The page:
by Panagiotis Agiakatsikas
The Greek Zeybek dances (Zeybekika) derive directly from the Zeybeks of Minor Asia. Their dances spread to the Greek Islands of the Aegean coast, and then, later, after the Greeks left Asia Minor, to the rest of Greece. As it was an exclusively male dance it became a trademark for the males to dance and show their dancing abilities in public. In the ’70s it became acceptable for women to dance it too. When the phonograph recording units were available in Athens older musicians from Smyrni started to record traditional dances on record, while as a popular dance they started to record new Zeybek dances from the ’30s. Even today new Zeybek dances are written by the newer generation of composers and are danced in clubs by the younger generation.
The Zeybek rhythm pattern types fall into two categories - 9/4 Zeybekika and the 9/8 Zeybekika. And these are divided into the Zeybek dances of the 9/4 Zeybekika and the 9/8, which include the faster Karsilamas, Aptalikos Karsilamas and the Kamilierikos.
These are called varia Zeybekika (heavy or very slow) or vrakadika (because they were danced by the old men in Lesvos who wore “vraka” breeches). The vast majority of Zeybekika dances have a rhythm pattern of 2+2+2+3, but some Zeybekika have a pattern of 3+2+2+2.
These are divided into the plain Zeybekiko and the “Kofto”, Often these are called the old and new Zeybekiko but actually both are old Zeybek rhythms. For ease we will demonstrate the 9/4 as 9/8.
Ayvaliotikos (trad.of Asia Minor)
Nihtose Horis Feggari – Apostolos Kaldaras
Prin To Harama – Giannis Papaioanou
Ematha Pos Eise Magas (trad. of Asia Minor)
Known also as Zeybekiko of Izmir or in Turkey as Agir Aydin Zeybek Havasi (Slow Zeybekiko of Aydin)
Very rarely found, this is only an example of a song played in Lesvos Island.
Adramitiano Zeybekiko (trad.of Asia Minor) note that Adramiti is now Edremit a city on the Turkish coasts across Lesvos Island
Pergamos (trad.of Asia Minor), city also 50km from Aybali (Ayvalik). A slightly different version is played in Turkey of the same title “Bergama”.
This has the following rhythm pattern:
It looks very much like the Zeybekiko, but it is played at the high speed of the metronome
To Vapori Apo Ti Persia – Vasilis Tsitsanis,
Ego Then Eho Paei Sto Sholeio – Giorgos Mouflouzelis,
Ta Limania – Vasilis Tsitsanis.
Karsilamas is incorporated even today in many taverna songs, but only a few dancers can dance it, unless they have been taught in a dancing group. It has a rhythm pattern of 2+2+2+3 and a normal time signature of 9/8. Especially in Lesvos it is the trademark dance of the island; they are able to dance the normal 2+2+2+3 Karsilima, the Aptaliko Karsilama 3+2+2+2 and the Aidiniko Karsilama (fast Karsilama) 2+2+2+3. The Karsilamas pattern has the same pattern as the Zeybekiko, but it is played in a faster mode.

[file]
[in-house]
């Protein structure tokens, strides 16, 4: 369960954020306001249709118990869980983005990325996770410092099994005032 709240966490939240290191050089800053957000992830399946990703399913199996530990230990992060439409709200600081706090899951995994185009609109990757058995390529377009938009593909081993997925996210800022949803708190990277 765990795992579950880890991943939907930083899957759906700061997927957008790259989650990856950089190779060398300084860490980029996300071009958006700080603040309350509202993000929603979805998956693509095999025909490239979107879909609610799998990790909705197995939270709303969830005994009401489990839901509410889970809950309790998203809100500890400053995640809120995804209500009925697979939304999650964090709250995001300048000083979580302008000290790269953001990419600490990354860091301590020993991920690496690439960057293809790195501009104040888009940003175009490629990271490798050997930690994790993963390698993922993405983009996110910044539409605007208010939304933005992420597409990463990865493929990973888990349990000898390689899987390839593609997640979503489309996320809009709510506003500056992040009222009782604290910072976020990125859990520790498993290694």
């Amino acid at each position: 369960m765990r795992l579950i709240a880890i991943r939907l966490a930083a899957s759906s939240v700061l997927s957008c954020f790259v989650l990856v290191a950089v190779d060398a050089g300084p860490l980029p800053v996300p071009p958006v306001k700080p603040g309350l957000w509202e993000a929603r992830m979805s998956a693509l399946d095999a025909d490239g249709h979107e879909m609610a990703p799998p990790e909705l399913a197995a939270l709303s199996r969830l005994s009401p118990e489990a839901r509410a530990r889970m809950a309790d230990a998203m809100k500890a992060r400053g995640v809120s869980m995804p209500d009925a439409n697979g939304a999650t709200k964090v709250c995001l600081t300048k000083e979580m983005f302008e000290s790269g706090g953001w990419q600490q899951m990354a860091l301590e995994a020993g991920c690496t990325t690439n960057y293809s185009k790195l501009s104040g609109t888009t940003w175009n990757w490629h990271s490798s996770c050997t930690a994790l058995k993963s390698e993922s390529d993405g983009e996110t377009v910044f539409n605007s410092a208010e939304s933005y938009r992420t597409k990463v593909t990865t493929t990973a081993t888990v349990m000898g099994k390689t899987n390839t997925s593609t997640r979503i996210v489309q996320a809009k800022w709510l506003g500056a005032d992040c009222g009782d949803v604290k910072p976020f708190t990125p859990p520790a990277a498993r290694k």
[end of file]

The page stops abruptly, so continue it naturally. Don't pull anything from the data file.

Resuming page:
It is the following in the basic rhythm pattern we have the plain basic:
This is the traditional form
Dodeka Hronon Koritsi (trad. of Asia Minor),
Aneveno Skalopatia (or Komita trad. of Asia Minor),
Vale Me Stin Agkalia Sou – Vaggelis Papazoglou,
San Ta Marmara Tis Polis (trad. of Asia Minor)
This is a more “happy” Zeybek dance that is from Asia Minor. The songs played in a regular taverna repertoire may include one or two such songs. Few people know how to dance it properly. Its rhythm pattern is 3+2+2+2 and sometimes, like the Karsilama, it is unknown to musicians. It is an extremely popular dance in Lesvos.
Aptalikos (trad. of Asia Minor) from which it probably it took its name, the most popular of all,
Pino Kai Metho – Spiros Peristeris,
Sto Faliro Pou Plenese – Markos Vamvakaris.
In Lesvos Island the Aptalikos trademark song is the Pingi
It Turkey the variation of the Aptalikos is the Apatilikos Havasi or the Zeybek Gordon.
Aidikikos or Petahtos Karsilamas (jumping)
This Karsilamas dance it the fastest of all and is danced in Lesvos Island
(Traditional) also a very popular among the young generation of Lesvos who
learn Karsilama with addition of a chair. This song is also known because of
the use of the chair (karekla) as “Kareklatos”
In Turkey the variation of Ayse is called Iskender Bogazi Karsilama
Dimitris Kofteros, Mytilinio Santouri – Songs and dances from Lesvos, 1995.
Kostas Koukoulinis, I laiki kithara kai I tehniki tis, Fagoto Editions 1997.
 Dimitris Kofteros – Mytilinio Santouri “Songs and dances of Lesvos”